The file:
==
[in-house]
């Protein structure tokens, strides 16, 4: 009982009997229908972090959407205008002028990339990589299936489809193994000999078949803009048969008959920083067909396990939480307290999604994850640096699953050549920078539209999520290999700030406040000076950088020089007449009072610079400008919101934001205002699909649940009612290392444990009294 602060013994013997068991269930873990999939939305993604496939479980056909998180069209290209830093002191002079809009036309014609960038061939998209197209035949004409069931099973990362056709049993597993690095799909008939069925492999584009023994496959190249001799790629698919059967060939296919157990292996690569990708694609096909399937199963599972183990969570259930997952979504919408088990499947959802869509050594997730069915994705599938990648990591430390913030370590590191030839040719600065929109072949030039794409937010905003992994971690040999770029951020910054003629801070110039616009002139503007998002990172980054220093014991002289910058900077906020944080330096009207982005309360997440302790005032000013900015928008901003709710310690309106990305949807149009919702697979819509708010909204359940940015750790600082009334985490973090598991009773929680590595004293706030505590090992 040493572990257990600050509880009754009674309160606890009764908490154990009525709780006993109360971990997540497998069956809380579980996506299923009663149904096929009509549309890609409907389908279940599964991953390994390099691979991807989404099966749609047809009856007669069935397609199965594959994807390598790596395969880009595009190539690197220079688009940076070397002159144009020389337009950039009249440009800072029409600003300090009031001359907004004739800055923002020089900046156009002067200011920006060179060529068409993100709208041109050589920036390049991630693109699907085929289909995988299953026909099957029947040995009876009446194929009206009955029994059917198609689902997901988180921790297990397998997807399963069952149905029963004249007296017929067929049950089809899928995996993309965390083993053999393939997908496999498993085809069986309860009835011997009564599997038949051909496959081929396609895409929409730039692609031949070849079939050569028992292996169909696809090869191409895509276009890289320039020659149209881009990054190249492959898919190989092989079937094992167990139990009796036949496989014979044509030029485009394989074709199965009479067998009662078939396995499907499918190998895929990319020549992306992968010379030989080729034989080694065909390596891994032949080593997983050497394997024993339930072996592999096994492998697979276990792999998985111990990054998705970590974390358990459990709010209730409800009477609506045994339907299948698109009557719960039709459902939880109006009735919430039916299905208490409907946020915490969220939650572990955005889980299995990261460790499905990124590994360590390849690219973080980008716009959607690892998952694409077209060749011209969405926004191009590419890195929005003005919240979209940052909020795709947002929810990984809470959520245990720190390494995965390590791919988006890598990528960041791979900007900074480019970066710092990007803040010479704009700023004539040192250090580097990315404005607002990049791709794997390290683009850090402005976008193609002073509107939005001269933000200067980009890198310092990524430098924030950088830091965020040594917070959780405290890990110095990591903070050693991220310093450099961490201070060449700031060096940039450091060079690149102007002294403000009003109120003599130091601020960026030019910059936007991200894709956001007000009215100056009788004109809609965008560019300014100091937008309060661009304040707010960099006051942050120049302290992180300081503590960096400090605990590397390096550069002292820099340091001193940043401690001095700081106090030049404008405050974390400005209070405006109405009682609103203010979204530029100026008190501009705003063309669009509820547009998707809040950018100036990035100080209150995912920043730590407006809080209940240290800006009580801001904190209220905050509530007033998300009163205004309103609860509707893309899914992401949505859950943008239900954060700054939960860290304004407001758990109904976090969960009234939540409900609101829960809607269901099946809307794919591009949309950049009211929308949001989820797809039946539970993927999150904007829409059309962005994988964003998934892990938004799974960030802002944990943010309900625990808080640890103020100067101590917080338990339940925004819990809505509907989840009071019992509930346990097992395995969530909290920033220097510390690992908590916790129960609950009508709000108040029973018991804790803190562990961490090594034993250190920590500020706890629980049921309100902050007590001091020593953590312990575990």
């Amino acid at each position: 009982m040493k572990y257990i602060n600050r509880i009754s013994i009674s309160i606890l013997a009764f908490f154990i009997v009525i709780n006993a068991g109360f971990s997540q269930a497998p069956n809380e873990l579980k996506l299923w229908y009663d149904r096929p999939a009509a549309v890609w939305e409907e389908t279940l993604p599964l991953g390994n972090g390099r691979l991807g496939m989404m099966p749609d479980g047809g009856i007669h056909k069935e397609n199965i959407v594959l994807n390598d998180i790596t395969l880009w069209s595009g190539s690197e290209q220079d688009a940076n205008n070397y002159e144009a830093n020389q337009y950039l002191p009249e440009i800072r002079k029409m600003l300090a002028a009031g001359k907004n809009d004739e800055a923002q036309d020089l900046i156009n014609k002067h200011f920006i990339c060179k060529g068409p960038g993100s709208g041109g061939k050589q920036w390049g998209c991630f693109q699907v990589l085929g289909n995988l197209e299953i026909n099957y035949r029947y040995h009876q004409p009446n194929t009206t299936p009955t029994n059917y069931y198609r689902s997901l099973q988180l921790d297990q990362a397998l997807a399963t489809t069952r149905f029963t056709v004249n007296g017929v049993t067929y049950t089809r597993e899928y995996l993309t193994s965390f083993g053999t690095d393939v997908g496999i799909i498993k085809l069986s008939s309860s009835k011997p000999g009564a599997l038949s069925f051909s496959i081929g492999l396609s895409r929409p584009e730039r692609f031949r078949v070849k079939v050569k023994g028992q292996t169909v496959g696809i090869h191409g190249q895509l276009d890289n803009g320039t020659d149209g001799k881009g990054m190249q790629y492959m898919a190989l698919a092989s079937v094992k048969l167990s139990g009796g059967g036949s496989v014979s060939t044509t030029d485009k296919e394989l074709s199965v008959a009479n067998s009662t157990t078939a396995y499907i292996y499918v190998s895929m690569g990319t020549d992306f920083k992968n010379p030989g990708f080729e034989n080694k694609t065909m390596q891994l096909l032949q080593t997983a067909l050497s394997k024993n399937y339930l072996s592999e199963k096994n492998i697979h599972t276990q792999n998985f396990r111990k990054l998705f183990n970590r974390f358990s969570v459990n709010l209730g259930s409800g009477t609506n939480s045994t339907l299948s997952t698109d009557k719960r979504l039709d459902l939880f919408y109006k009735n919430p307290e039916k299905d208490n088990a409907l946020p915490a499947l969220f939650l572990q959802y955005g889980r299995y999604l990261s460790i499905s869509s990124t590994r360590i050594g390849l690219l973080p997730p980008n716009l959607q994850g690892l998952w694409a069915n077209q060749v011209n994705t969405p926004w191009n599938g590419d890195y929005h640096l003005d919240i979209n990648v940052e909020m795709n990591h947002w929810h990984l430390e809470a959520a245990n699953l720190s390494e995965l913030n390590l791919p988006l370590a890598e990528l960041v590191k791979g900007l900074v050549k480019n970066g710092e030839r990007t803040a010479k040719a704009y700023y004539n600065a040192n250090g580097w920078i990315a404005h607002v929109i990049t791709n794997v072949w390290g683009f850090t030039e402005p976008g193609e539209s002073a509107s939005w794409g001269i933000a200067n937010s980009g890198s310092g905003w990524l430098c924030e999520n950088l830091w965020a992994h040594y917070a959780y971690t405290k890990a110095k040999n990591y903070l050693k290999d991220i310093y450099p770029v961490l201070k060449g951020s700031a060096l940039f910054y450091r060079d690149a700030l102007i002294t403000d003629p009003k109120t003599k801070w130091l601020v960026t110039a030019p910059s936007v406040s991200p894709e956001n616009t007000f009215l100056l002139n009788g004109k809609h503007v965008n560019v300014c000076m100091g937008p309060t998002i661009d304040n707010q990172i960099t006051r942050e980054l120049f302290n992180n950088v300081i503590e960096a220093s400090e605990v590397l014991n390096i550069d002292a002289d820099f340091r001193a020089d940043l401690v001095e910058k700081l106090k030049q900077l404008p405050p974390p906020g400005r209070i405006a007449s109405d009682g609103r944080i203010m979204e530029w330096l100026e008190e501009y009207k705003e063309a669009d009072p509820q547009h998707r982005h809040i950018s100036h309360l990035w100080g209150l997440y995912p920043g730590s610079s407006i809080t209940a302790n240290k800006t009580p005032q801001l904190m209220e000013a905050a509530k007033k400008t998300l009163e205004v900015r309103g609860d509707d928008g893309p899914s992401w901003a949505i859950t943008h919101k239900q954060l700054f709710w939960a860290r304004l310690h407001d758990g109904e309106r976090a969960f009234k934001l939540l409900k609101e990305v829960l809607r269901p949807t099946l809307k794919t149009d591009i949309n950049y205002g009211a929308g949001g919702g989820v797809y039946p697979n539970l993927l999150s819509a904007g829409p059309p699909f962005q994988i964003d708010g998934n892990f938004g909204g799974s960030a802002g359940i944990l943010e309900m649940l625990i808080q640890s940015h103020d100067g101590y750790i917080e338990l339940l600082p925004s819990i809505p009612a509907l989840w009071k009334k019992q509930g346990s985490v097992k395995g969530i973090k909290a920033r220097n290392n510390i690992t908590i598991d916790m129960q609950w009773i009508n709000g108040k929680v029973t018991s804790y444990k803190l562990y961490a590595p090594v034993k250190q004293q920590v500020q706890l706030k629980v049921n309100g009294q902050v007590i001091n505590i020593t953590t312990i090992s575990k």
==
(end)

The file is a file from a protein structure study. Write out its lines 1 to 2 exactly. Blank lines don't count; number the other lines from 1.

[in-house]
């Protein structure tokens, strides 16, 4: 009982009997229908972090959407205008002028990339990589299936489809193994000999078949803009048969008959920083067909396990939480307290999604994850640096699953050549920078539209999520290999700030406040000076950088020089007449009072610079400008919101934001205002699909649940009612290392444990009294 602060013994013997068991269930873990999939939305993604496939479980056909998180069209290209830093002191002079809009036309014609960038061939998209197209035949004409069931099973990362056709049993597993690095799909008939069925492999584009023994496959190249001799790629698919059967060939296919157990292996690569990708694609096909399937199963599972183990969570259930997952979504919408088990499947959802869509050594997730069915994705599938990648990591430390913030370590590191030839040719600065929109072949030039794409937010905003992994971690040999770029951020910054003629801070110039616009002139503007998002990172980054220093014991002289910058900077906020944080330096009207982005309360997440302790005032000013900015928008901003709710310690309106990305949807149009919702697979819509708010909204359940940015750790600082009334985490973090598991009773929680590595004293706030505590090992 040493572990257990600050509880009754009674309160606890009764908490154990009525709780006993109360971990997540497998069956809380579980996506299923009663149904096929009509549309890609409907389908279940599964991953390994390099691979991807989404099966749609047809009856007669069935397609199965594959994807390598790596395969880009595009190539690197220079688009940076070397002159144009020389337009950039009249440009800072029409600003300090009031001359907004004739800055923002020089900046156009002067200011920006060179060529068409993100709208041109050589920036390049991630693109699907085929289909995988299953026909099957029947040995009876009446194929009206009955029994059917198609689902997901988180921790297990397998997807399963069952149905029963004249007296017929067929049950089809899928995996993309965390083993053999393939997908496999498993085809069986309860009835011997009564599997038949051909496959081929396609895409929409730039692609031949070849079939050569028992292996169909696809090869191409895509276009890289320039020659149209881009990054190249492959898919190989092989079937094992167990139990009796036949496989014979044509030029485009394989074709199965009479067998009662078939396995499907499918190998895929990319020549992306992968010379030989080729034989080694065909390596891994032949080593997983050497394997024993339930072996592999096994492998697979276990792999998985111990990054998705970590974390358990459990709010209730409800009477609506045994339907299948698109009557719960039709459902939880109006009735919430039916299905208490409907946020915490969220939650572990955005889980299995990261460790499905990124590994360590390849690219973080980008716009959607690892998952694409077209060749011209969405926004191009590419890195929005003005919240979209940052909020795709947002929810990984809470959520245990720190390494995965390590791919988006890598990528960041791979900007900074480019970066710092990007803040010479704009700023004539040192250090580097990315404005607002990049791709794997390290683009850090402005976008193609002073509107939005001269933000200067980009890198310092990524430098924030950088830091965020040594917070959780405290890990110095990591903070050693991220310093450099961490201070060449700031060096940039450091060079690149102007002294403000009003109120003599130091601020960026030019910059936007991200894709956001007000009215100056009788004109809609965008560019300014100091937008309060661009304040707010960099006051942050120049302290992180300081503590960096400090605990590397390096550069002292820099340091001193940043401690001095700081106090030049404008405050974390400005209070405006109405009682609103203010979204530029100026008190501009705003063309669009509820547009998707809040950018100036990035100080209150995912920043730590407006809080209940240290800006009580801001904190209220905050509530007033998300009163205004309103609860509707893309899914992401949505859950943008239900954060700054939960860290304004407001758990109904976090969960009234939540409900609101829960809607269901099946809307794919591009949309950049009211929308949001989820797809039946539970993927999150904007829409059309962005994988964003998934892990938004799974960030802002944990943010309900625990808080640890103020100067101590917080338990339940925004819990809505509907989840009071019992509930346990097992395995969530909290920033220097510390690992908590916790129960609950009508709000108040029973018991804790803190562990961490090594034993250190920590500020706890629980049921309100902050007590001091020593953590312990575990």